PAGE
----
Flavored Aioli Recipes

Try some of our aioli recipes, either completely from scratch or by adapting the flavors to the store-bought mayo method:

Fall Herb Aioli

Fresh thyme leaves and sage evoke autumn in an aioli that’s perfect for sweet potato chips or fries—or a leftover turkey sandwich. Get our Fall Herb Aioli recipe.

Green Garlic Aioli

Browse your farmers’ market between March and May for green garlic, which is garlic before the bulb has had a chance to develop. It looks similar to a thick scallion and has the typical strong garlic scent but milder flavor. Drizzle it over just-cooked asparagus…or use it to drunk crispy baked asparagus fries. Get our Green Garlic Aioli recipe.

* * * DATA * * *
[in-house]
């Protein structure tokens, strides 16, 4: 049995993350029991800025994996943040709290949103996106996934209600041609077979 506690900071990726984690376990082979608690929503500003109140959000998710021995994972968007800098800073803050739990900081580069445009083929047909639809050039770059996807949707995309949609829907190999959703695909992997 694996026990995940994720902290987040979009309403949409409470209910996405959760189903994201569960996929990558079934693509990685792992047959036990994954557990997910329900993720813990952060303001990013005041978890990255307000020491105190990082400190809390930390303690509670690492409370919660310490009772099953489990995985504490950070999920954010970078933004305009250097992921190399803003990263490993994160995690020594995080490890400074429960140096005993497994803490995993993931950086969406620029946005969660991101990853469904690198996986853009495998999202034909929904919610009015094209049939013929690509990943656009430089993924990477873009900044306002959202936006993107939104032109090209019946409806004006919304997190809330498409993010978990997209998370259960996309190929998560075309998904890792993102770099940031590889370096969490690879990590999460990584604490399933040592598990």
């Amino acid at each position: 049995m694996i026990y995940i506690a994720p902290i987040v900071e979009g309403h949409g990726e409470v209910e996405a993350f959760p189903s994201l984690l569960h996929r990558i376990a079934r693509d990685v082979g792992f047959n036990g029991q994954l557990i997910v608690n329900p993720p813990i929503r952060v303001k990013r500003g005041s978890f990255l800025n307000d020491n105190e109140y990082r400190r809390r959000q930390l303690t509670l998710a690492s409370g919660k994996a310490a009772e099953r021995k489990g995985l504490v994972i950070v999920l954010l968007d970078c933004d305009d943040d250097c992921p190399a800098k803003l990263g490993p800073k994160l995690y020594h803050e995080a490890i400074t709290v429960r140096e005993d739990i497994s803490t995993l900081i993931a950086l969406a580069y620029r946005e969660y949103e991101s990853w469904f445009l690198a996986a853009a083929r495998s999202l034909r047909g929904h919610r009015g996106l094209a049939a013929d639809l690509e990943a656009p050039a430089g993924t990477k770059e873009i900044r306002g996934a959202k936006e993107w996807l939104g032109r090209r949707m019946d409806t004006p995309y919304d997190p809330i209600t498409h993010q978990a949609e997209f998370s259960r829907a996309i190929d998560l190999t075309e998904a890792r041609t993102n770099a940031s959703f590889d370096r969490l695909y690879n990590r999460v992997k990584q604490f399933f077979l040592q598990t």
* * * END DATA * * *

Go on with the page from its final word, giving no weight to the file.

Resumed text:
Calabrian Chile Aioli

No mustard in this variety. Instead, crushed, pureed hot chiles pack the heat into this garlicky mayonnaise. Get our Calabrian Chile Aioli recipe.

Quick Aioli

In this case, the aioli is quick because you aren’t creating the mayonnaise yourself. Buy a jar of mayonnaise or use the one you already have. Add the garlic, lemon, mustard, and then the twist: cayenne and cilantro. Get our Quick Aioli recipe.

Sweet Paprika Aioli


A little smoky, a little sweet, this kind of aioli would be great used as a dip or on a sandwich. Get our Sweet Paprika Aioli recipe.

Roasted Garlic Aioli

roasted garlic aioli recipe


When you roast the garlic first, your aioli will have a sweet, slightly caramelized warmth compared to the more aggressive garlic zing when it’s raw. Get our Roasted Garlic Aioli recipe.